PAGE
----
The Tesla end-of-quarter earnings call is always a great place to get additional insight into the workings of the electric automaker, as well as hints about future product. As usual, we listened in and have gleaned the more pertinent parts, just for you.
What is the NASDAQ Clean Edge Green Energy Index? We had no idea it even existed until NASDAQ sent out a release today saying that electric car pioneer Tesla Motors had been added to it (along with smart grid company PowerSecure International and Vicor Corporation, which makes electric system components). Here's how NASDAQ explains the index:
The New York Times is reporting that Daimler has decided to proceed with production of a fleet of 500 Mercedes-Benz A-Class E-Cell vehicles early in 2011. Like the Smart ED, the battery packs and power electronics for the electric A-Class will be supplied by Tesla Motors. According to Tesla chief technical officer JB Straubel, Daimler decided to move forward with the project after Tesla took the initiative and converted an A-Class for demonstration purposes.
Sometimes, technology moves faster than rules and regulations. For instance, in some parts of Kansas, shops must provide water troughs for horses. A more recently inanity is the requirement that electric vehicles receive an emissions "Certificate of Conformity" from the EPA to comply with the "Clean Air Act." And, while Kansan storekeepers have long been excused from abiding by the obviously obsolete ordinance, such is not the case for America's best known electric car maker, Tesla Motors.
By the time the ball drops in Times Square this New Year's Eve, chances are there will be more Chevrolet Volts on the road than Tesla Roadsters. Motor Trend Editor in Chief Angus MacKenzie writes in a new editorial that during the Tesla IPO road-show last June, CEO Elon Musk called his company a "technology velociraptor." However, it took five full years from the formation of Tesla to start delivering the first few dozen crippled Roadsters. It then took nearly another year after that to reach ma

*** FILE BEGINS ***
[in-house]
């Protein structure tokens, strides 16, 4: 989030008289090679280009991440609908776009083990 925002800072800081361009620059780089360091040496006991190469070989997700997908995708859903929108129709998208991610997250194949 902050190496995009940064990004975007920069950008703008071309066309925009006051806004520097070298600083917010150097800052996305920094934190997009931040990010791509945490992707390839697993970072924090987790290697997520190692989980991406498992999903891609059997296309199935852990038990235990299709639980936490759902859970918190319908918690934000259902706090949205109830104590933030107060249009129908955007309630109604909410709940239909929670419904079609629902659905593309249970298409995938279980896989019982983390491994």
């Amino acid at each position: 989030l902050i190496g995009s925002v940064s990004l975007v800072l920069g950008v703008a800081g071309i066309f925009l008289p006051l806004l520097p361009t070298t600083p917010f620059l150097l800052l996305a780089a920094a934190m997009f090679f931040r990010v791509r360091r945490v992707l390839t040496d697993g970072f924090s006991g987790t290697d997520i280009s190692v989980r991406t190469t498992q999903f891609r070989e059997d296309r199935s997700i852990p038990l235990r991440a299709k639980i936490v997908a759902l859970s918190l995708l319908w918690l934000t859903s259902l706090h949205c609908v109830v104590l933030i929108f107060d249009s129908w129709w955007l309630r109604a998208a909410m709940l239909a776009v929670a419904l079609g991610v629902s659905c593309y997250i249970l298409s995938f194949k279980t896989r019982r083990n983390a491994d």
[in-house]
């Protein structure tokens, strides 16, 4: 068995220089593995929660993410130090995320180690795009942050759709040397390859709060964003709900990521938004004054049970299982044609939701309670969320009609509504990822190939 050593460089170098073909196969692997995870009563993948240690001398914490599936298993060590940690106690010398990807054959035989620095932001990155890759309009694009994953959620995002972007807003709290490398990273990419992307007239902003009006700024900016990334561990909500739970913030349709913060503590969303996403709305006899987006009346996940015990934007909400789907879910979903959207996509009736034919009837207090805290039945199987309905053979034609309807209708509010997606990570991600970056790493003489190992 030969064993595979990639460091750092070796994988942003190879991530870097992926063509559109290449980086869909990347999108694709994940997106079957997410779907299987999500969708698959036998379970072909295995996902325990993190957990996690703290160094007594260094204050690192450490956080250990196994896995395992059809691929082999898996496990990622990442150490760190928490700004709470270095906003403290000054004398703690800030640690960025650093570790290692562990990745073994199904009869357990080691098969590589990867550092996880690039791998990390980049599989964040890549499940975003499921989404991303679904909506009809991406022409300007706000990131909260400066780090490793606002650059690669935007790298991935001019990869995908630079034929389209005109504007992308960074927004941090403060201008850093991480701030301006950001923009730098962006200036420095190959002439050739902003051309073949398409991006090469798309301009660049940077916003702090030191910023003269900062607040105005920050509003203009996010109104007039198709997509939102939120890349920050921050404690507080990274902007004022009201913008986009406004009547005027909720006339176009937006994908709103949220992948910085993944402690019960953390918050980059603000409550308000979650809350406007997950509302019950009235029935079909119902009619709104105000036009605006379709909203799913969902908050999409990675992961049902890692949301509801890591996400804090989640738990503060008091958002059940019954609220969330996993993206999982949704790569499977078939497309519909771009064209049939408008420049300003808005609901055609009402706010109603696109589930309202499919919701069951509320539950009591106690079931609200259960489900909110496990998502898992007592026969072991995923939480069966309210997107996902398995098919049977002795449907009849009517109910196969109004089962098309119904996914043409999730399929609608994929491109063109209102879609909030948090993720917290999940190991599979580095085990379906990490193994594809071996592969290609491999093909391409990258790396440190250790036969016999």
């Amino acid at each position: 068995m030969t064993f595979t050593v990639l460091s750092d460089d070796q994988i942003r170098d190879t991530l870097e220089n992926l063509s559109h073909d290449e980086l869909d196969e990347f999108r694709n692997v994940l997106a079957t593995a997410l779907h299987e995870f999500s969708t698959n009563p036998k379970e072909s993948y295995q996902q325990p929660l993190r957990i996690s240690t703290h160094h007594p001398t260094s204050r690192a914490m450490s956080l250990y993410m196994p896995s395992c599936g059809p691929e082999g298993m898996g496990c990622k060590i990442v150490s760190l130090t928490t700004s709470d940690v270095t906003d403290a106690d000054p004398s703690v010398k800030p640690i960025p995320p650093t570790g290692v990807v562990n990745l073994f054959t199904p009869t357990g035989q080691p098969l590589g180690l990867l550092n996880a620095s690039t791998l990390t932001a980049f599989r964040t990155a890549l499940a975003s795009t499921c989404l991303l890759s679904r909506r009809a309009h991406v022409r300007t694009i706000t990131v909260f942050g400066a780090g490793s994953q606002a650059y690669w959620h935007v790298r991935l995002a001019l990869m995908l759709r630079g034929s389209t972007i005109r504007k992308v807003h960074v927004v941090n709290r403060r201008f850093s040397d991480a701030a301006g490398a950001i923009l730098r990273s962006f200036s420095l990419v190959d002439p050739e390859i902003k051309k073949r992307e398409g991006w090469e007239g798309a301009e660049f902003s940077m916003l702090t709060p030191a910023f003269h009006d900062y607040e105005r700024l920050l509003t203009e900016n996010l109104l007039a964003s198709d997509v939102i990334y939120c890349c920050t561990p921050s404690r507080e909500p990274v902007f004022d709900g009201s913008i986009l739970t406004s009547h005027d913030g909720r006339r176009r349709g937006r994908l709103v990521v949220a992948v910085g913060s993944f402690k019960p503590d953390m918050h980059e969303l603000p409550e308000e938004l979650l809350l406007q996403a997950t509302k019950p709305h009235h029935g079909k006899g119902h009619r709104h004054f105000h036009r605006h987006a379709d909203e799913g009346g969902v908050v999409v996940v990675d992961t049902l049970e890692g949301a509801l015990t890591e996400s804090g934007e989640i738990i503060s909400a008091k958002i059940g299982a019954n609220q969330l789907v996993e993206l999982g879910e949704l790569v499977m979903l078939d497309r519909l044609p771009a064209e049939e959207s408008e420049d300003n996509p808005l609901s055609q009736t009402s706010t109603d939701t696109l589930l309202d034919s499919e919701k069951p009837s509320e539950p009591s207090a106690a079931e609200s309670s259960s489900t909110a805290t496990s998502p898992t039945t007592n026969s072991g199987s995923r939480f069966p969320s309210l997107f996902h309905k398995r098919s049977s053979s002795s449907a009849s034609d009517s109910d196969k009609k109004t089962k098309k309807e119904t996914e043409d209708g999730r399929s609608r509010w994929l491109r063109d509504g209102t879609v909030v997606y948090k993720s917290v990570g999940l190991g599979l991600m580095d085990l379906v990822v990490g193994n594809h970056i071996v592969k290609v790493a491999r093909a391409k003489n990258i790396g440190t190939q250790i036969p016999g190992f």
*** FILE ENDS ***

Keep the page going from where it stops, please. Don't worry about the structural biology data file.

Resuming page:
Back in June, when Tesla CEO Elon Musk was out and about trying to convince investment bankers to buy the stock in his company at the initial offering price, one of the slides in his presentation deck showed some thumbnail images of the Model S and the currently planned follow-on models.
Who remembers Webvan? Go ahead and raise your hands. Hmm, that's not a lot of hands. Well, Webvan was one of the biggest flameouts of the late-1990s dot-com bubble. After raising hundreds of millions of dollars in venture capital and an initial public offering, it spent even more building warehouses and buying delivery trucks to take internet orders for groceries and deliver them to customers homes at the time of their choosing. Unfortunately, Webvan had management with no experience in the groc
In February, a tragic plane crash in East Palo Alto, CA killed three Tesla Motors employees: Doug Bourn, who was piloting the plane, Andrew Ingram and Brian Finn. This week, Ingram's family filed a lawsuit claiming that Bourn and the company that owned the Cessna 310, Air Unique Inc., were negligent in taking care of the plane and that Bourn did not have recent flight experience and was reckless for taking off in foggy weather. The Ingram family is suing Bourn's estate and Air Unique.
Himanshu Patel and Vivek Aalok are two people that you've likely never heard of, but you'll certainly become familiar with a report that they recently wrote for J.P. Morgan and here's why: Patel and Aalok wrote up a 38-page research study of Tesla Motors to determine the company's likelihood of success in the coming years. The report, written for current Tesla shareholders, concludes that Tesla Motors' stock prices may jump up by as much as 30 percent, therefore reaching $25, by the end 2011. Th
Any AutoblogGreen reader who lives by a Tesla Motors store – or goes near one on vacation – has probably set foot inside and experienced the high-tech, open sales boutique (oh, and the cars). While the eight stores currently open across the U.S. do a fine job of showing off the Roadsters, the road to getting them in place hasn't always been an easy one to pave.